David Farley: It’s not easy topping the Holy Foreskin, so I’ll probably let someone else conquer, say, the breast milk of the Virgin Mary.
Thanks, David! It was a pleasure getting to know more about you and your book.
Golfing has grown increasingly popular over the past decade, thanks in no small part to one Tiger Woods, who has proven to be a diligent, exacting, and exciting player both on and off the green. Woods’ celebrity has meant a ton of new golf watchers and enthusiasts, who jump at the chance to work on their handicap, especially while on vacation.
Italy may not be the first place one thinks of for a golfing vacation, but it does have some terrific courses set in stunning locations, many of which are near the tourist routes of Rome, Florence, and Milan. So if you’re a golfer interested in hitting the links in Italy, you’re in luck!
Golf in Italy is still very much a wealthy (wo)man’s sport in Italy, but there are a number of public courses in Italy, too. As this is a travel site, this post is going to focus on some of the most beautiful golf courses in Italy, rather than the most challenging. Bear in mind that it can be difficult to obtain access to many of the private courses in Italy unless you are traveling with a golf vacation agency or are staying in the golf resort’s respective hotel. Ready to tee off? Continue Reading →
We missed March’s event round-up and we’re late for this month’s. So here we go…
Easter: Last month, we posted the Vatican’s Holy Week Calendar. The website whatsonwhen.com lists two of Italy’s most famous Easter celebrations: Florence’s Scoppio del Carro and Madonna che Scappa in Piazza (Madonna who runs in the square) in Sulmona (Abruzzo). Taranto, in Puglia, is also known for its hours-long Holy Week processions, a tradition from the days when Puglia was a Spanish territory.
Spring! A profusion of flowers and outdoor events usher in spring in Italy. Milan puts on the annual Fiori e Sapori gardening show and food fair on April 5. If you’re in Rome this month, you can expect to see the Spanish Steps abloom with flowers of pink, red, and white.
Food and Wine. In addition to the Fiori e Sapori fest in Milan (see above), there are a number of food festivals this month. From April 17-20, Genoa will host Slow Fish, a tribute by local restaurants to fish and seafood done the traditional (slow) way. There will be wine festivals in Rome (April 25-26) and Porto Cervo in Sardinia (24-26) and, through April 6, Verona will host VinItaly, which brings together wine producers from all over the country.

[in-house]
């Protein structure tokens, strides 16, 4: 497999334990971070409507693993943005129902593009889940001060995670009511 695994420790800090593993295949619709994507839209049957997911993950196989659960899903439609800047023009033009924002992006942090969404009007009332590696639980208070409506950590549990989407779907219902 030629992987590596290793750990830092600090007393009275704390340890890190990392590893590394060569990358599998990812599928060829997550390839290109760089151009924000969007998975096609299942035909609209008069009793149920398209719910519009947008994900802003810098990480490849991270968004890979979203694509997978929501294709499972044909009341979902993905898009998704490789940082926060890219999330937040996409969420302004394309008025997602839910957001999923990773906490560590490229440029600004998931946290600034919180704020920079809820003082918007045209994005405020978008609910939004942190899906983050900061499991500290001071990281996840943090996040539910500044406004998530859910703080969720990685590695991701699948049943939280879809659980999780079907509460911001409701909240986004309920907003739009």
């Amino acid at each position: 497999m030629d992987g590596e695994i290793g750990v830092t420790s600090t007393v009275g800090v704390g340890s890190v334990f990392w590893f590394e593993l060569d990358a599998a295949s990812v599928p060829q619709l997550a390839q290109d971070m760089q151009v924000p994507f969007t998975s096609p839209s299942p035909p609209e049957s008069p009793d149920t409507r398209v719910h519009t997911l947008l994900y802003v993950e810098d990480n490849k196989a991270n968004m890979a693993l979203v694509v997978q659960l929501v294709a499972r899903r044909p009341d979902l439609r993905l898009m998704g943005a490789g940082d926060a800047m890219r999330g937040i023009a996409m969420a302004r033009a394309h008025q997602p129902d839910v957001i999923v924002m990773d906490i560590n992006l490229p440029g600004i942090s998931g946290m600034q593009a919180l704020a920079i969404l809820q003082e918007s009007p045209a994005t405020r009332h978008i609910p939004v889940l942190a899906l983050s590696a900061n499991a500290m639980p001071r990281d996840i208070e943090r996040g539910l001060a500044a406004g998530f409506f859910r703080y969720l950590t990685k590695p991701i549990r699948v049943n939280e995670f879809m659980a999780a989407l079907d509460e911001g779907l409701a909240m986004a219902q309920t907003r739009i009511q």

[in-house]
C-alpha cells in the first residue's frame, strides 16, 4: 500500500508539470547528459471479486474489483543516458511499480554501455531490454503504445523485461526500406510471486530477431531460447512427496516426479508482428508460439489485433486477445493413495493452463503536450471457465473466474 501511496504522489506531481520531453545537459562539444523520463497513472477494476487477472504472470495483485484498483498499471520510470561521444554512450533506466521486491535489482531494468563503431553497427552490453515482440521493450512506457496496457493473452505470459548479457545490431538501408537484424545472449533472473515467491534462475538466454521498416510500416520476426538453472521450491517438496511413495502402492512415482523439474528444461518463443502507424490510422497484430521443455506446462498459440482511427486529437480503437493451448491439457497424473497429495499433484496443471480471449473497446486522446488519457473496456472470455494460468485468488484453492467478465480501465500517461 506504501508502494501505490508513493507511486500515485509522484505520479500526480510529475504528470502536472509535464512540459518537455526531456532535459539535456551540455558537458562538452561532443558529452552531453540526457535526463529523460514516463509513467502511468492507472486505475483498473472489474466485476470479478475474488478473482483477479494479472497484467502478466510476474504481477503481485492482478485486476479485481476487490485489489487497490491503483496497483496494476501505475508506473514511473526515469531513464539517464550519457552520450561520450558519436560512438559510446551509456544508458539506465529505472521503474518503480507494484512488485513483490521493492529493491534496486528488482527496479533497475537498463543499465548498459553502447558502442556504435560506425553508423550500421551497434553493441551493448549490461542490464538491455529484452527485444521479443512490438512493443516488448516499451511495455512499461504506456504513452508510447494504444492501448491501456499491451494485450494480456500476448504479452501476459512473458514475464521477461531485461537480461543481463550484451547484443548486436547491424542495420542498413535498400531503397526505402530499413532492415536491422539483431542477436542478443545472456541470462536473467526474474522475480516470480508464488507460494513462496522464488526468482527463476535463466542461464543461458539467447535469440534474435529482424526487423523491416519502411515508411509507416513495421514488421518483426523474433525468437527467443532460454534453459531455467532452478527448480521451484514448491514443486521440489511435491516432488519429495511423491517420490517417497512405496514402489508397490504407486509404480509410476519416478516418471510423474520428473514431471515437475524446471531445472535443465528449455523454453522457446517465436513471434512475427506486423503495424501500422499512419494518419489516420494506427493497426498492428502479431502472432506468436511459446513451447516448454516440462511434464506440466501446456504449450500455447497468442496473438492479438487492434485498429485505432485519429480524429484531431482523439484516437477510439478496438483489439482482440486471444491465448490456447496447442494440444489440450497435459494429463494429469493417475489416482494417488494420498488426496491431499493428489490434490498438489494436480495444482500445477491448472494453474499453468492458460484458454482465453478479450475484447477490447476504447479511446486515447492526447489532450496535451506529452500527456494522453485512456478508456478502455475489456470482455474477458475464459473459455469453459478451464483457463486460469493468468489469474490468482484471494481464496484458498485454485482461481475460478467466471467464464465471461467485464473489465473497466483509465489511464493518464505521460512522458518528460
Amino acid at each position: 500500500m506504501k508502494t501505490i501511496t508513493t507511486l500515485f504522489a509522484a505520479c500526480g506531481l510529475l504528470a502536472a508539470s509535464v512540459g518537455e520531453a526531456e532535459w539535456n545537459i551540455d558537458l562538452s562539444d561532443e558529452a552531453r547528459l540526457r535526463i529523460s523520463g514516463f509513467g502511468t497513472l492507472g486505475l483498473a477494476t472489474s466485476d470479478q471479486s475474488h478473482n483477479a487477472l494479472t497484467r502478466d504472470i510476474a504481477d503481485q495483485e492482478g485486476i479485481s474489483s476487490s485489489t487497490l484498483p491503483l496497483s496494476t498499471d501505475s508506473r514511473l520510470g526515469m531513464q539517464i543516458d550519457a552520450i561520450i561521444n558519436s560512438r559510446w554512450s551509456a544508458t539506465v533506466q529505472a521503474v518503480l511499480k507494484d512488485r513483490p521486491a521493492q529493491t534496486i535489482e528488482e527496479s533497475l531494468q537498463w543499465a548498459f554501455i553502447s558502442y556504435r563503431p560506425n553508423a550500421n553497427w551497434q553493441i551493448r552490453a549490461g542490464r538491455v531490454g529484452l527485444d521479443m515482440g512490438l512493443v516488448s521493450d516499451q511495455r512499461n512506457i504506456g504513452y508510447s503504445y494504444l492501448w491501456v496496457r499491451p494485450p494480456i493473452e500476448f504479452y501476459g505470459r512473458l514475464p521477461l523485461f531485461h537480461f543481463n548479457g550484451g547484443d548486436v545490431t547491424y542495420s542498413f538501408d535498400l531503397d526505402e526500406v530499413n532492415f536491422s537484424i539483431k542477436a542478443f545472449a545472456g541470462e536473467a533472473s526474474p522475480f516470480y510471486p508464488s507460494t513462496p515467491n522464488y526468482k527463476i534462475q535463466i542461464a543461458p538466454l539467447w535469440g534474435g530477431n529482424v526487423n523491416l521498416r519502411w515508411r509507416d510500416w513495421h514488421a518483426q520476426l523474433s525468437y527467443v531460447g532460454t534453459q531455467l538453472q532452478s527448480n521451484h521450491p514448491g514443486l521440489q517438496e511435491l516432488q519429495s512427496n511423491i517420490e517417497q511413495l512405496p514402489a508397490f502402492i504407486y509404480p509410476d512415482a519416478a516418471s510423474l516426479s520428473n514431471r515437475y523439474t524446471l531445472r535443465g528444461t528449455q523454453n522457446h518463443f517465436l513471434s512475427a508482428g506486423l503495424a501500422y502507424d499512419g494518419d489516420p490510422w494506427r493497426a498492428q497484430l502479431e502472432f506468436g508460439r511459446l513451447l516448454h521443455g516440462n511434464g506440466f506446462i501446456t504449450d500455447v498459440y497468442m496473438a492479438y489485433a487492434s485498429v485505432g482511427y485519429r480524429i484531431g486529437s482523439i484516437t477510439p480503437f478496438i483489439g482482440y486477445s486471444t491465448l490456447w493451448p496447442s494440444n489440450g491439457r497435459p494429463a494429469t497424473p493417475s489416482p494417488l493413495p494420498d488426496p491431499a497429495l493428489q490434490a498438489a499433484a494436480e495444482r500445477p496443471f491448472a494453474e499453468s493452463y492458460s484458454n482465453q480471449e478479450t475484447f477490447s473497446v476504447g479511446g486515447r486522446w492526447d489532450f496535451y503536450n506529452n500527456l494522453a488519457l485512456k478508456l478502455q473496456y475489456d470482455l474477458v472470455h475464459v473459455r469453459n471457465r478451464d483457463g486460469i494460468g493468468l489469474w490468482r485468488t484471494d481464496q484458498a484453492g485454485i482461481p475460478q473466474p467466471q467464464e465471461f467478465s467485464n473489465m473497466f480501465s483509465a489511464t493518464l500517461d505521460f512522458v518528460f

How could I possibly let this headline from the New York Times pass me by? Apparently, the global recession has led Italians to rediscover their local trattoria. And where better than Rome to start the debate?
The problem with trattorie is that there are so many, so I hardly remember the name of my favorites. I do recall loving one local in the San Giovanni area around the corner from my flat. The best part is that my 7 year old charge (I was an au pair at the time) ordered a mezzo porzione of the spaghetti con vongole (yep..Italian kids eat clams!). I can’t remember what I ate (amatriciana, maybe?), but I do remember finding it charming that the trattoria was so accommodating to the little girl. Can’t find too many places like that anymore.
So, what’s your favorite tratt in Rome? Or, do you have a favorite in another city? I’m sure you do, so comment away!
About a year ago, I posted some information about going to Pompeii from Rome on a day trip. Just a few days ago, I was alerted of a new way to get there. When in Rome Tours has private and semi-private minibus tours to Pompeii. They’ll pick you up in Rome, drive to Pompeii via Cassino (site of the Montecassino Abbey) and Naples, take you to lunch, provide you with a Pompeii guide, and get you back to the Eternal City all within the same day (about 13 hours). They also provide walking tours of Rome and smallish bus tours of the Rome environs (no giant motorcoaches here!). So if you’re trying to put together a little jaunt down to Pompeii while visiting Rome, consider checking out When in Rome Tours. Thanks for the tip, Marie!
Photo by Paul Vlaar
News outlets are reporting that the Italian government has appointed Guido Bertolaso, of Naples garbage crisis fame, to head a new effort to address the poor state of Rome’s archeological treasures. According to the International Herald Tribune, Bertolaso will be in charge of whipping into shape some of Rome’s most famous – but crumbling – buildings, particularly those on the Palatine Hill (including Nero’s Golden House) and in Ostia Antica. The czar will only have until December 31 to set a plan into action, so it’s not sure how much will get done. On the other hand, after he was appointed to handle the trash problem in May 2008 the emergency was over by July. Good luck, Mr. Bertolaso!
Thinking about popping the question in Rome this Valentine’s Day (or any other day)? Rome is certainly the place to do it; indeed, you couldn’t have “romance” without Roma. So, I thought I would share some of my favorite spots for lovers in the Eternal City. Of course, this is a highly subjective and non-exhaustive list. I chose 9 for 2009, and they are in no particular order. There are surely hundreds of others…